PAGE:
The Science Fiction & Fantasy Writers of America issued the following note to its members regarding one of Random House’s imprints, Hydra, which is for SF:
Unfortunately, there is very little to discuss. SFWA has determined to its own satisfaction that Hydra does not meet our minimum standards for a qualifying market, as its contract does not offer an advance. Additionally, your attempt to shift to the author costs customarily borne by the publisher is, simply, outrageous and egregious. The first of these things alone would disqualify Hydra as a qualifying market. It is the second of these things, however, that causes us to believe that Hydra intends to act in a predatory manner towards authors, and in particular toward newer authors who may not have the experience to recognize the extent to which your contract is beyond the pale of standard publishing practices.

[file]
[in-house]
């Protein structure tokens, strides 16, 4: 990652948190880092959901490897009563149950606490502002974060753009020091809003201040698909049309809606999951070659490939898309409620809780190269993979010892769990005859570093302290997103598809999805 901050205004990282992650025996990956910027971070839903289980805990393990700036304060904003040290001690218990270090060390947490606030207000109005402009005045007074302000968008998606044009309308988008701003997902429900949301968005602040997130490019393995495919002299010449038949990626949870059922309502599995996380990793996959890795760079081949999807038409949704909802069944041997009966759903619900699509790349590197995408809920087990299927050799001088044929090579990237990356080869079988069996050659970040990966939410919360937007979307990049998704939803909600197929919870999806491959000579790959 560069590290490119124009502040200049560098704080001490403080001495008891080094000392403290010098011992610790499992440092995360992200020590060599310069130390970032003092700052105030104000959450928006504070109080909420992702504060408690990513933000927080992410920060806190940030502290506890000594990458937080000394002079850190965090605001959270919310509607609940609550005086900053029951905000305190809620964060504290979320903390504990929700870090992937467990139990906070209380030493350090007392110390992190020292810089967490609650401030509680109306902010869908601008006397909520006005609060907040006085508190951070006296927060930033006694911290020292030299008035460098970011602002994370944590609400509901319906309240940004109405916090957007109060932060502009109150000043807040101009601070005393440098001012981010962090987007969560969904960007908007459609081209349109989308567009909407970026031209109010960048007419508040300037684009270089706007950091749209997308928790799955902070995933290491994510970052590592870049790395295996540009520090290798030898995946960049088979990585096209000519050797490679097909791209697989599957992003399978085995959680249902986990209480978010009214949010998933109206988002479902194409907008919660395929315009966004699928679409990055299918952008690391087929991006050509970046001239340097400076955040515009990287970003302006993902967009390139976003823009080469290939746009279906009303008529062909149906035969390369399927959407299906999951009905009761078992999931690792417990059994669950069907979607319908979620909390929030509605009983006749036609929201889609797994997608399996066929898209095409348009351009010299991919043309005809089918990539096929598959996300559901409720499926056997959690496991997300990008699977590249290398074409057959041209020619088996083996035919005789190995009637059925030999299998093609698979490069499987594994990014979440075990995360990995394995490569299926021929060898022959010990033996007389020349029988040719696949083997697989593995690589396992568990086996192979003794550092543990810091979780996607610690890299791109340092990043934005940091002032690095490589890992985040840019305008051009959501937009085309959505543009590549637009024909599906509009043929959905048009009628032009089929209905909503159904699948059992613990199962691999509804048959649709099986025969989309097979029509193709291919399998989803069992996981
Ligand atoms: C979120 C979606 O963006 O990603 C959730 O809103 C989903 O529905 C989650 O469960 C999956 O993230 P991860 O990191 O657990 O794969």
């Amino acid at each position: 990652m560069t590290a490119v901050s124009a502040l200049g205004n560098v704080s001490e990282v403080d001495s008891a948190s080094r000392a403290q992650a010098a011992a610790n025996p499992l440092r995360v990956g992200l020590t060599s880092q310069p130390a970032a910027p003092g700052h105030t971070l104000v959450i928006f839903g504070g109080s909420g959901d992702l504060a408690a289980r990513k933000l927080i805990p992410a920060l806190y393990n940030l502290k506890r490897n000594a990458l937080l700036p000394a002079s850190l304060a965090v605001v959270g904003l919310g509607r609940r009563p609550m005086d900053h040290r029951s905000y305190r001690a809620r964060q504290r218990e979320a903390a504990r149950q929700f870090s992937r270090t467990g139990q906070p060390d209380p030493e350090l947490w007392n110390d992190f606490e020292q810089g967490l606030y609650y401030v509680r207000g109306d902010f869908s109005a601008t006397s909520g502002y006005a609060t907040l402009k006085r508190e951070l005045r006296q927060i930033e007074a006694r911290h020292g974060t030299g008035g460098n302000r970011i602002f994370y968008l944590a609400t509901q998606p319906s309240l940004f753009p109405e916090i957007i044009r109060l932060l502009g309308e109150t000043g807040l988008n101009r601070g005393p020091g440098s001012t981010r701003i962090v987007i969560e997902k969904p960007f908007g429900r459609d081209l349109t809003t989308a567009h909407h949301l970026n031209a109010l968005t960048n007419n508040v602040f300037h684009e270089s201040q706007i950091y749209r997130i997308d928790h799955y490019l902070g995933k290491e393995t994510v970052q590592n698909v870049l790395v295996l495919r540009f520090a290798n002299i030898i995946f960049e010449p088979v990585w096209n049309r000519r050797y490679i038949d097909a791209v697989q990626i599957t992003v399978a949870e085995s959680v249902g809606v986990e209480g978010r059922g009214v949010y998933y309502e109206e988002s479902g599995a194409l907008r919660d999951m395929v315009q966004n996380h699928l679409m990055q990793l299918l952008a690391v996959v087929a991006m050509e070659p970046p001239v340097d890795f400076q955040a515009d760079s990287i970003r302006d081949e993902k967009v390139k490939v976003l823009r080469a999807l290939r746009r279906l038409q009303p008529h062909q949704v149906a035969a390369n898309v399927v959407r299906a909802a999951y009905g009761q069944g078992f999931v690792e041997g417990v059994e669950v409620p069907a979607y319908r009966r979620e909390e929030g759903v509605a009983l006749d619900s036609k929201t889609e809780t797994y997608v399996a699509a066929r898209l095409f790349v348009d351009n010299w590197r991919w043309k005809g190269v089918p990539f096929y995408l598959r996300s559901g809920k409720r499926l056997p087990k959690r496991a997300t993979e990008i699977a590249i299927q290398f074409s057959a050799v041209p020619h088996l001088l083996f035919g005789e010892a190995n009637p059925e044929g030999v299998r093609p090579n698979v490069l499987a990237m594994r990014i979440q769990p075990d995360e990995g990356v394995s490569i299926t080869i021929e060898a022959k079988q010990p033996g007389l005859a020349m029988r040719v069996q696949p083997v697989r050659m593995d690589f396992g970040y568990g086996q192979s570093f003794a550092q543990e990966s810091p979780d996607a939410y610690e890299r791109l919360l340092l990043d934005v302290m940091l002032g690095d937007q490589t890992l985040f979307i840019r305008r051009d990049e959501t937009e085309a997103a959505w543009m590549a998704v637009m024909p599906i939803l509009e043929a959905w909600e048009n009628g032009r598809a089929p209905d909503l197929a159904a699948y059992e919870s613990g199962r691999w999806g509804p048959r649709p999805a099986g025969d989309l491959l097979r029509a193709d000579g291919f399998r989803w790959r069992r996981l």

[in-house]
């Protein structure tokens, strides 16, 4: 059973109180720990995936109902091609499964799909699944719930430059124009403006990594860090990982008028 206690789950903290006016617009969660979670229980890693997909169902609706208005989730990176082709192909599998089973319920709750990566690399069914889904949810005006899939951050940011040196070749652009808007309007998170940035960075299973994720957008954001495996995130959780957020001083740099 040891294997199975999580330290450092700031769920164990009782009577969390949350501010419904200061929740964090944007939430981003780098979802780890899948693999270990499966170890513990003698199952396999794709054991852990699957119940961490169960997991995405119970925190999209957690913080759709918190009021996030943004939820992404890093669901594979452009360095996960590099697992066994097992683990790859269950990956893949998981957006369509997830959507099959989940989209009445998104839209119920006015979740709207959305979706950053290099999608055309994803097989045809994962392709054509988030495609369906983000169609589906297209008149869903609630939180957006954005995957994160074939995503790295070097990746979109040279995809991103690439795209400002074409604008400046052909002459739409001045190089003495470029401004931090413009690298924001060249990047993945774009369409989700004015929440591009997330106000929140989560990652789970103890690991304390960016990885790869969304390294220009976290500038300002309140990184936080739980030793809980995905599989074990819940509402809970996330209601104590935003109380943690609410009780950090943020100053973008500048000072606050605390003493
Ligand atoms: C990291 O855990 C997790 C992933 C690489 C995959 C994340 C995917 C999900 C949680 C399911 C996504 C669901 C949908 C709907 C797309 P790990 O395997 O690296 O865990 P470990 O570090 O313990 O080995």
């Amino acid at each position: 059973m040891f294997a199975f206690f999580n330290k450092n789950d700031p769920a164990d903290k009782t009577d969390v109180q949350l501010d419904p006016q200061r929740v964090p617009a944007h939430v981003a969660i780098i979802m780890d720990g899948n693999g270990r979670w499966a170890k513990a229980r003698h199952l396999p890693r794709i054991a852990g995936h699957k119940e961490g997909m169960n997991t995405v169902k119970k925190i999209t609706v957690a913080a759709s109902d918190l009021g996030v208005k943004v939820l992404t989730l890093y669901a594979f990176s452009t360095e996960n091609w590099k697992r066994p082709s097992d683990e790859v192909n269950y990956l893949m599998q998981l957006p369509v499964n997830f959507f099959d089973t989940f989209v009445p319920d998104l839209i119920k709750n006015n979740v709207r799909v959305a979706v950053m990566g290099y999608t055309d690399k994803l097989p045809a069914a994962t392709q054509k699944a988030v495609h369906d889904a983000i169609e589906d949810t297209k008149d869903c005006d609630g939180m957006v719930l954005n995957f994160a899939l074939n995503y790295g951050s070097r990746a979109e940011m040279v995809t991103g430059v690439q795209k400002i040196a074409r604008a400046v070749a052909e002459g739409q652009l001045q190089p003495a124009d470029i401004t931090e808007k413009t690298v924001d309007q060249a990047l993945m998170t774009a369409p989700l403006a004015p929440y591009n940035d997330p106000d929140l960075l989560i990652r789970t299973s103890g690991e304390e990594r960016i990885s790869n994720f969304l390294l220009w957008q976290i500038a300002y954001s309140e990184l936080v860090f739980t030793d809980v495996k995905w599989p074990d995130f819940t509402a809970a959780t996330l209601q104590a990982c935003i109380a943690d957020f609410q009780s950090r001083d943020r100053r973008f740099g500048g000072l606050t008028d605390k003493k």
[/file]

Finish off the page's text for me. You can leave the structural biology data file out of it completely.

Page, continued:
You extol your business model as “different”; the more accurate description, we believe, is “exploitative.” We are particularly disappointed to see it arising out of Random House, a well-regarded, long-standing publishing firm. Bluntly put, Random House should know better.
Barnes & Noble had a terrible quarter (ending January, 2013). Revenues fell 8.8%, to $2.2 billion, and net loss was $6.1 million. Much of the loss was Nook traceable: $59 million in additional inventory charges because of unsold goods, $21 million in returns from partner retailers, $15 million in promotional allowances “to optimize future sales opportunities” and higher advertising charges.